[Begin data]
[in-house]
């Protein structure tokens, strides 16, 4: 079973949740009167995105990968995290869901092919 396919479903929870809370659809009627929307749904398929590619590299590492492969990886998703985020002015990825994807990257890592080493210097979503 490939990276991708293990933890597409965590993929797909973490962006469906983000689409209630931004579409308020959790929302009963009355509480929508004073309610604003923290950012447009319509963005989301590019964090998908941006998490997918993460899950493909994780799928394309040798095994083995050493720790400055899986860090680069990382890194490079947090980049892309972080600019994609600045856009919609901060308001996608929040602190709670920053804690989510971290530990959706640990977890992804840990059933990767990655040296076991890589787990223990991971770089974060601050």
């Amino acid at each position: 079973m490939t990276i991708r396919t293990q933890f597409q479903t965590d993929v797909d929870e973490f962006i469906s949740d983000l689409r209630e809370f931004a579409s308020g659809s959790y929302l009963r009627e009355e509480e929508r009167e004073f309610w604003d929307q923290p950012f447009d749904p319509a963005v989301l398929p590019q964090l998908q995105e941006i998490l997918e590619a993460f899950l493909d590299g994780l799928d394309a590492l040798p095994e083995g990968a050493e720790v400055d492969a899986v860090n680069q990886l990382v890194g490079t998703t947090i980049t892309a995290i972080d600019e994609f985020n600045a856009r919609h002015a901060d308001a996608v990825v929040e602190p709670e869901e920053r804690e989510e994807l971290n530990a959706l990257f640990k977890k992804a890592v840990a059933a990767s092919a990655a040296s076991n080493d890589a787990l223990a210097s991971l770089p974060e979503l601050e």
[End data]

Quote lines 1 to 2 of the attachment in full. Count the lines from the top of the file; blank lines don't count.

[in-house]
């Protein structure tokens, strides 16, 4: 079973949740009167995105990968995290869901092919 396919479903929870809370659809009627929307749904398929590619590299590492492969990886998703985020002015990825994807990257890592080493210097979503 490939990276991708293990933890597409965590993929797909973490962006469906983000689409209630931004579409308020959790929302009963009355509480929508004073309610604003923290950012447009319509963005989301590019964090998908941006998490997918993460899950493909994780799928394309040798095994083995050493720790400055899986860090680069990382890194490079947090980049892309972080600019994609600045856009919609901060308001996608929040602190709670920053804690989510971290530990959706640990977890992804840990059933990767990655040296076991890589787990223990991971770089974060601050």